Eye disease and development

Available from: 
October 2013
Paper author(s): 
Pablo Selaya (University of Copenhagen)
Thomas Barnebeck Andersen (University of Copenhagen)
Education - Health

This study advances the hypothesis that cross-country variation in the historical incidence of eye disease has influenced the current global distribution of per capita income. The theory is that pervasive eye disease diminished the incentive to accumulate skills, thereby delaying the fertility transition and the take-off to sustained growth in income per capita. In order to gauge the influence from eye disease incidence empirically, we draw on an important fact from the field of epidemiology: Exposure to solar ultraviolet B radiation (UVB-R) is an underlying determinant of several forms of eye disease; the most important being cataract, which is currently the leading cause of blindness worldwide. Using a satellite-based measure of UVB-R, we document - consistent with the proposed hypothesis - that societies more exposed to UVB-R are poorer and underwent the fertility transition with a significant delay compared to the forerunners. These findings are robust to the inclusion of an extensive set of climate and geography controls such as latitude, temperature and precipitation. Moreover, using two global datasets on economic activity for all terrestrial grid cells, we study variation within countries and show that the link between UVB-R and economic development is robust to controlling for country fixed effects.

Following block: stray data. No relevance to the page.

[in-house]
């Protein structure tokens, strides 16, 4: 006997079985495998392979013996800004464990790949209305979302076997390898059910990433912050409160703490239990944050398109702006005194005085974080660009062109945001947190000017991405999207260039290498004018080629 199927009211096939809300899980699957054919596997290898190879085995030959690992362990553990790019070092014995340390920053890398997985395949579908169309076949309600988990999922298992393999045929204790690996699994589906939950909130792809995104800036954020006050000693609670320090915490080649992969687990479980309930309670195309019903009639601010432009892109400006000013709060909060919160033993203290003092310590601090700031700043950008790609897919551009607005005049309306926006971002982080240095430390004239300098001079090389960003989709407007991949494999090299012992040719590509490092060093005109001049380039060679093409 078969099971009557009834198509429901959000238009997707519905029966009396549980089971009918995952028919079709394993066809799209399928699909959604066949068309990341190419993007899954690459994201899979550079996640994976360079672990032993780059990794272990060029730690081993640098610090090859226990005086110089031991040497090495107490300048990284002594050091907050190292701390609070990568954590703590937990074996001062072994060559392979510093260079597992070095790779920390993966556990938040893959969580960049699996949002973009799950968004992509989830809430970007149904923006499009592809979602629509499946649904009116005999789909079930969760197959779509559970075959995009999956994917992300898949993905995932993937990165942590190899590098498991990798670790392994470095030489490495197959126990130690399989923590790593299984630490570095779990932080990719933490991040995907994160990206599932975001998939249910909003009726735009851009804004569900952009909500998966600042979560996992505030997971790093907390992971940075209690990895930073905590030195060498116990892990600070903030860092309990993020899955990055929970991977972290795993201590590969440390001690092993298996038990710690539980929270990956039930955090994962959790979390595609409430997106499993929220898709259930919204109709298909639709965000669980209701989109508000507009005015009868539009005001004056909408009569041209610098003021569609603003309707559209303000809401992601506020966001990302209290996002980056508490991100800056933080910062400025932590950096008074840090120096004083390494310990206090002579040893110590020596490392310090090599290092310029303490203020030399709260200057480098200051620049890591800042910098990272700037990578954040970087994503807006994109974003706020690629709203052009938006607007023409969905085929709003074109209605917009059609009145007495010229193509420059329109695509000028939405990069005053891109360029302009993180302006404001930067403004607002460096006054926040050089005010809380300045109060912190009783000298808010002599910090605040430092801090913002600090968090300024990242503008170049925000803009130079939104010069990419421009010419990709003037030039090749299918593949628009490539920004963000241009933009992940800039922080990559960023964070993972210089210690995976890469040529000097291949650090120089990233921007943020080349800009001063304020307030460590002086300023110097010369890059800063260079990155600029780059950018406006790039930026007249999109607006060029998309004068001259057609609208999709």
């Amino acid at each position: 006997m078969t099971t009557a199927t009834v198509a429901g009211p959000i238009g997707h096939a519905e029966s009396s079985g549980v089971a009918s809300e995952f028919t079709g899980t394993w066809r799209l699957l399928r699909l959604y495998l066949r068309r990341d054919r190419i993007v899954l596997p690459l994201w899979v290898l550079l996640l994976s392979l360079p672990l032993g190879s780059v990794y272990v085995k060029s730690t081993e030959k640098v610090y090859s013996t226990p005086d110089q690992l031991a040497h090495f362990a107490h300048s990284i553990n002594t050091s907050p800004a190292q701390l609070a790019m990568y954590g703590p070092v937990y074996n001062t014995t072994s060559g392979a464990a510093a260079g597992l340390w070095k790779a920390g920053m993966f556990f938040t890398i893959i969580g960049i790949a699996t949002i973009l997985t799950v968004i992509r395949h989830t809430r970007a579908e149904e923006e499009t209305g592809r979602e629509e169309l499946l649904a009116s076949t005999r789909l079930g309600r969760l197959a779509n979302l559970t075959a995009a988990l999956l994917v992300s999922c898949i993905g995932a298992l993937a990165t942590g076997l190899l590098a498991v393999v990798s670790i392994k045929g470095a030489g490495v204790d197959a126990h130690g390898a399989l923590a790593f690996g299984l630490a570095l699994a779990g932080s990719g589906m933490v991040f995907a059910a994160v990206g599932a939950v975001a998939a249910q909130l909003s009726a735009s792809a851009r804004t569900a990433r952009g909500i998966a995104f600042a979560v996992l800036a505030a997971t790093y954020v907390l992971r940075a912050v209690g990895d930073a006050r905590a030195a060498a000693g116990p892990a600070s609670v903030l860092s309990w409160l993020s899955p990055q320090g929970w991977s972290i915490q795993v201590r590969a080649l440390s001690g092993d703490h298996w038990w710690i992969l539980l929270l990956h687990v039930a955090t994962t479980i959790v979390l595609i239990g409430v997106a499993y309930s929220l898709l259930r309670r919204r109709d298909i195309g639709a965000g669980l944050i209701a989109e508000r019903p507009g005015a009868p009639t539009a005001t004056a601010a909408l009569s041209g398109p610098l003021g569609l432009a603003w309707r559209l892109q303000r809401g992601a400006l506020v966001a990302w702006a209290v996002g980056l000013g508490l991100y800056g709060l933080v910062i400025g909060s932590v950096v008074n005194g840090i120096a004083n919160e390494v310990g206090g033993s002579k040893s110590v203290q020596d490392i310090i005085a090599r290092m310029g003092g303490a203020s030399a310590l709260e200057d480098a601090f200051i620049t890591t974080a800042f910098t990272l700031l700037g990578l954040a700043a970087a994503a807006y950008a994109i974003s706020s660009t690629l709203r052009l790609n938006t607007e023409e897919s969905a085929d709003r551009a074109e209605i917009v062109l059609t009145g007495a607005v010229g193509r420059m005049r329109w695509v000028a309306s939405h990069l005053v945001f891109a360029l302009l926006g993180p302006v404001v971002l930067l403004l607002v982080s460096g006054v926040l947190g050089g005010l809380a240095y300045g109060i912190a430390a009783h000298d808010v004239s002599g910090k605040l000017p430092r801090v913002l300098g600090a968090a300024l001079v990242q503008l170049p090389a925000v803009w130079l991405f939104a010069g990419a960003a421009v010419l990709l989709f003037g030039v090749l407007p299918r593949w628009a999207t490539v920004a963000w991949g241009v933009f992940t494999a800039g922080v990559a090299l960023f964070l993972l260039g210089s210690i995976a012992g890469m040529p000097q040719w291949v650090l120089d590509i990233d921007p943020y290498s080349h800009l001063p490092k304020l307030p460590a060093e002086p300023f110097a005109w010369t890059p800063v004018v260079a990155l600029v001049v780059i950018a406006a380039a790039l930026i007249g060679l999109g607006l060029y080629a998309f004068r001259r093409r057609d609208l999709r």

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Research section: 
Lacea 2013 annual meeting
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